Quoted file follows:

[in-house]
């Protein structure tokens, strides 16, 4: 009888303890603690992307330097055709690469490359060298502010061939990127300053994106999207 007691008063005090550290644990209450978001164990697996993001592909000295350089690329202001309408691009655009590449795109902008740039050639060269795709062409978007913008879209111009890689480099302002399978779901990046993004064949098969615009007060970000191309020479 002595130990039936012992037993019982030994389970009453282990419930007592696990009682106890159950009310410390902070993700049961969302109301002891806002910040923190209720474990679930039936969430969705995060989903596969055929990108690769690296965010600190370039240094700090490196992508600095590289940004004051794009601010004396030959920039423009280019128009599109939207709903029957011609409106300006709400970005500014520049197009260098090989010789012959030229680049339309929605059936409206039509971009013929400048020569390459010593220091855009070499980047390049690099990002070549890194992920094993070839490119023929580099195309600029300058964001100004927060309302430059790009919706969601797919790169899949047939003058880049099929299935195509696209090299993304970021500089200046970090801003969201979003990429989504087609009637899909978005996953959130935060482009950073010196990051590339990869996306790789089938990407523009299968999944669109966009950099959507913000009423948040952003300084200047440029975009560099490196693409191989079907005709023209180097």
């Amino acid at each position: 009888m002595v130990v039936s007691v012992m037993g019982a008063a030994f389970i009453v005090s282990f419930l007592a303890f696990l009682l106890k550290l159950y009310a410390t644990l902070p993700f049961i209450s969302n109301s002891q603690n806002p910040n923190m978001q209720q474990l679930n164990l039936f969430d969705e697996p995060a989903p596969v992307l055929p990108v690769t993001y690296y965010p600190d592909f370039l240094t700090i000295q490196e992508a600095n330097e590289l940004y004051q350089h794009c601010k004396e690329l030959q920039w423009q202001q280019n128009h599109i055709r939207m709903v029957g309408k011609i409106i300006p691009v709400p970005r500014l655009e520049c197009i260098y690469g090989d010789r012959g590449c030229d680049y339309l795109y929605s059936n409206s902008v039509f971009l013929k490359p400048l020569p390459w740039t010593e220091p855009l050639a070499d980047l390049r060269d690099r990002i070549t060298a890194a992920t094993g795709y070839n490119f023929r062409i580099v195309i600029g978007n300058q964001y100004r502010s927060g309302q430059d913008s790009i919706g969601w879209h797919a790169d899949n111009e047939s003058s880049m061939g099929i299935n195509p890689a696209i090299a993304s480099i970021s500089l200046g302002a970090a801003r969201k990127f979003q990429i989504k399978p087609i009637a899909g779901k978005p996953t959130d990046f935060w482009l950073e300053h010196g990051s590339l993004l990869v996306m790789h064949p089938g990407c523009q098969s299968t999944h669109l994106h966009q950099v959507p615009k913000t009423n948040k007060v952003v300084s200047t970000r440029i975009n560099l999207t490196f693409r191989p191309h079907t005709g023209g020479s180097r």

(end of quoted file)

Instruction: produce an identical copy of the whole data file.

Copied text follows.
[in-house]
């Protein structure tokens, strides 16, 4: 009888303890603690992307330097055709690469490359060298502010061939990127300053994106999207 007691008063005090550290644990209450978001164990697996993001592909000295350089690329202001309408691009655009590449795109902008740039050639060269795709062409978007913008879209111009890689480099302002399978779901990046993004064949098969615009007060970000191309020479 002595130990039936012992037993019982030994389970009453282990419930007592696990009682106890159950009310410390902070993700049961969302109301002891806002910040923190209720474990679930039936969430969705995060989903596969055929990108690769690296965010600190370039240094700090490196992508600095590289940004004051794009601010004396030959920039423009280019128009599109939207709903029957011609409106300006709400970005500014520049197009260098090989010789012959030229680049339309929605059936409206039509971009013929400048020569390459010593220091855009070499980047390049690099990002070549890194992920094993070839490119023929580099195309600029300058964001100004927060309302430059790009919706969601797919790169899949047939003058880049099929299935195509696209090299993304970021500089200046970090801003969201979003990429989504087609009637899909978005996953959130935060482009950073010196990051590339990869996306790789089938990407523009299968999944669109966009950099959507913000009423948040952003300084200047440029975009560099490196693409191989079907005709023209180097």
């Amino acid at each position: 009888m002595v130990v039936s007691v012992m037993g019982a008063a030994f389970i009453v005090s282990f419930l007592a303890f696990l009682l106890k550290l159950y009310a410390t644990l902070p993700f049961i209450s969302n109301s002891q603690n806002p910040n923190m978001q209720q474990l679930n164990l039936f969430d969705e697996p995060a989903p596969v992307l055929p990108v690769t993001y690296y965010p600190d592909f370039l240094t700090i000295q490196e992508a600095n330097e590289l940004y004051q350089h794009c601010k004396e690329l030959q920039w423009q202001q280019n128009h599109i055709r939207m709903v029957g309408k011609i409106i300006p691009v709400p970005r500014l655009e520049c197009i260098y690469g090989d010789r012959g590449c030229d680049y339309l795109y929605s059936n409206s902008v039509f971009l013929k490359p400048l020569p390459w740039t010593e220091p855009l050639a070499d980047l390049r060269d690099r990002i070549t060298a890194a992920t094993g795709y070839n490119f023929r062409i580099v195309i600029g978007n300058q964001y100004r502010s927060g309302q430059d913008s790009i919706g969601w879209h797919a790169d899949n111009e047939s003058s880049m061939g099929i299935n195509p890689a696209i090299a993304s480099i970021s500089l200046g302002a970090a801003r969201k990127f979003q990429i989504k399978p087609i009637a899909g779901k978005p996953t959130d990046f935060w482009l950073e300053h010196g990051s590339l993004l990869v996306m790789h064949p089938g990407c523009q098969s299968t999944h669109l994106h966009q950099v959507p615009k913000t009423n948040k007060v952003v300084s200047t970000r440029i975009n560099l999207t490196f693409r191989p191309h079907t005709g023209g020479s180097r």